Governor Vetoes SB 799

(October 2, 2023) Governor Gavin Newsom vetoed SB 799, one of the California Chamber of Commerce’s hardest fought job killer bills, over the weekend. The proposal would have made striking employees eligible for unemployment compensation after a strike has continued for more than two weeks.

The CalChamber has led a broad coalition of more than 110 businesses, associations and local chambers of commerce urging the Governor to veto SB 799 (Portantino; D-Burbank). A “priority bill” for the labor movement, the consequences of this radical change in unemployment eligibility would have been profound.

The Governor emphasized that “expansion of eligibility for UI benefits could increase California’s outstanding federal UI debt,” which he projected to be nearly $20 billion by the end of the year, “significantly increasing taxes on employers.” The Governor also noted that the state treasury is responsible for the interest payments on the UI loan and to date has paid $362.7 million in interest with another $302 million due this month.”

“Now is not the time to increase costs or incur this sizable debt,” said the Governor.

“We applaud Governor Newsom for his swift and sure decision on SB 799,” said Jennifer Barrera, president and CEO of CalChamber. “He correctly saw that we simply cannot afford to add a new program and new costs this year.”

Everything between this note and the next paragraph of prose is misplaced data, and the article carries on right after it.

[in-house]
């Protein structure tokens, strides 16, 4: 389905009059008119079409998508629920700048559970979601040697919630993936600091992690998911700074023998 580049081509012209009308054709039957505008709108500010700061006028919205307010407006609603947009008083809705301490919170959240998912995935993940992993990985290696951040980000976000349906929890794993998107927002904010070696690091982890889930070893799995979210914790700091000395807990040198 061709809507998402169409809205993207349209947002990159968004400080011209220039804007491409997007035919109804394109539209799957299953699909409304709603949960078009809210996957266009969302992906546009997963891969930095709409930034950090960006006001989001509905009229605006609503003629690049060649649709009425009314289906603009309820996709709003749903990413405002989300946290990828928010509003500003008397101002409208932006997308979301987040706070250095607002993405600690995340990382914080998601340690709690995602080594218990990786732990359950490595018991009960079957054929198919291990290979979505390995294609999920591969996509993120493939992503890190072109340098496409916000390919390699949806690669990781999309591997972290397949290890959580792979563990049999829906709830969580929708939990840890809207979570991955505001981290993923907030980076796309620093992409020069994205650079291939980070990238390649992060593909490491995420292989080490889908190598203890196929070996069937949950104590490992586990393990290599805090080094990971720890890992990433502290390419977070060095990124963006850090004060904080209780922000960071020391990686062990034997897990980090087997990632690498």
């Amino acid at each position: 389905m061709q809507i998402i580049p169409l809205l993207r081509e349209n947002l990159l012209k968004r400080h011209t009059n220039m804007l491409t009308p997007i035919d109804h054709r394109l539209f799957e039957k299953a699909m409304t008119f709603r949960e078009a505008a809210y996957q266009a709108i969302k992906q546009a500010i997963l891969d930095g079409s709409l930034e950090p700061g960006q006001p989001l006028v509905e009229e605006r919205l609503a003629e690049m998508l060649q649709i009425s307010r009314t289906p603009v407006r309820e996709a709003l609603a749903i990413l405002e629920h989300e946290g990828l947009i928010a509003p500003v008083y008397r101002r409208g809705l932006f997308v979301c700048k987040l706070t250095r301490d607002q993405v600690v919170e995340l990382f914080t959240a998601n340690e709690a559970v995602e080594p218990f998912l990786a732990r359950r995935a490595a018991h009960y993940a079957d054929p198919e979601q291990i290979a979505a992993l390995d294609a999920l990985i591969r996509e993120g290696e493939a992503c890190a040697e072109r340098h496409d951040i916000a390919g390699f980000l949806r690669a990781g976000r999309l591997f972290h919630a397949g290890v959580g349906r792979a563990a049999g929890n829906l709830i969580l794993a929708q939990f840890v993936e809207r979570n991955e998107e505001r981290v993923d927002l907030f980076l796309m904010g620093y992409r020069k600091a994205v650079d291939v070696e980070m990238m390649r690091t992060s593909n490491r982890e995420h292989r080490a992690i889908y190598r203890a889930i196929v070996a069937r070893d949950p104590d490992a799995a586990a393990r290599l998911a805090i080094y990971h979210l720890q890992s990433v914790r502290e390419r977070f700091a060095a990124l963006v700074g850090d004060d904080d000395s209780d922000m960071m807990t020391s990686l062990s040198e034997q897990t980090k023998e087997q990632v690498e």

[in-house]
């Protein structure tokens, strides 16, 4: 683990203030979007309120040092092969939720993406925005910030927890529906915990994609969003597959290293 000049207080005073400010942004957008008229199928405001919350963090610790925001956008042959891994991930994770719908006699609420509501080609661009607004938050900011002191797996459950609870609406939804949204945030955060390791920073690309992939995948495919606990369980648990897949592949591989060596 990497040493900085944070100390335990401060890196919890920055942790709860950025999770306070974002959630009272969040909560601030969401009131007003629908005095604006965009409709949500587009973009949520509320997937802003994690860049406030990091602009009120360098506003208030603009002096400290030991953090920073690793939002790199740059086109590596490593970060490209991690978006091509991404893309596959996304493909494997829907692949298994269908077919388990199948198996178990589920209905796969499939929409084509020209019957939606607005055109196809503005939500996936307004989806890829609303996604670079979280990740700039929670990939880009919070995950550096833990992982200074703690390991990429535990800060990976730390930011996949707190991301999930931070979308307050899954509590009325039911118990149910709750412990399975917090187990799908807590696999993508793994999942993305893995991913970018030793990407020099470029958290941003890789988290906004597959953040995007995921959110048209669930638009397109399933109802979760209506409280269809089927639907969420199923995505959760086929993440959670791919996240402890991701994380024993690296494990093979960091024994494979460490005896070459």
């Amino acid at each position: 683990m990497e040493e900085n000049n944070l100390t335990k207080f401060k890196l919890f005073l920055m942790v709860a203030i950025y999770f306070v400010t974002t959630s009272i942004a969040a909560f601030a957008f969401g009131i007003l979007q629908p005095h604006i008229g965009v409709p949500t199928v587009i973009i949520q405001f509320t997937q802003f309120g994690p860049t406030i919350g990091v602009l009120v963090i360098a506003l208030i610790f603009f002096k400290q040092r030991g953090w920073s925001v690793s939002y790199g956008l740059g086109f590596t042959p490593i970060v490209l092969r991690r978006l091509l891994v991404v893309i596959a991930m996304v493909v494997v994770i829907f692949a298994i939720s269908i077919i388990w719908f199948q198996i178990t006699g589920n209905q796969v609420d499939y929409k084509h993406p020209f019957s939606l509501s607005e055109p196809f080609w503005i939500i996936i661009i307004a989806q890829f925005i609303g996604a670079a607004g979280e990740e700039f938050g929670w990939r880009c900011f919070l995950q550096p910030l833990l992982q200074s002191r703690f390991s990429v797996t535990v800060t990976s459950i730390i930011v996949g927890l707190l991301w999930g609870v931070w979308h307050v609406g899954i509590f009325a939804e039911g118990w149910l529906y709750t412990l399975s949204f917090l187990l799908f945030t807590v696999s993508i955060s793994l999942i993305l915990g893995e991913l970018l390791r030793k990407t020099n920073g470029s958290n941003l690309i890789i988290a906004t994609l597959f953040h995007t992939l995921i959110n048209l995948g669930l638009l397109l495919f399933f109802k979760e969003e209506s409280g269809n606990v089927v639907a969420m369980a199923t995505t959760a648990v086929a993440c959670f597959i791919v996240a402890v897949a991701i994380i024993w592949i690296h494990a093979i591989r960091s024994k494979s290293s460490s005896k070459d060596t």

The CalChamber had argued that a new mandate to support striking workers would add millions in new liabilities for the UI Fund. If SB 799 had been in effect the previous 12 months, it would have added about $215 million to the obligations of the UI Trust Fund over this time and would be expected to grow by more than $30 million a week given ongoing strike activity. These estimates do not consider the likely case that SB 799 would encourage even more or longer strikes, since the cost to the union and to the worker would be subsidized by employers.

The bill was fundamentally flawed because striking workers are likely not entitled to unemployment compensation, under federal law. State UI law must operate in conformity and compliance with federal law, which specifically provides that unemployment compensation may only be paid to individuals who are not able to work, available to work, and actively seeking work. Unemployment insurance payments are intended to assist employees who, through no fault of their own, are forced to leave their employment. This is clearly not the case for workers who choose to join a strike.

Finally, it should be obvious that being unemployed through no fault of one’s own is categorically different than going on strike. SB 799 hijacks the UI fund by decreeing that employed workers who temporarily refuse to work as a negotiating tactic are eligible for income support as if they lost their job through no fault of their own. Unlike the unfortunate employee who is laid off, strikers are still employed. They can return to a paying job when they choose.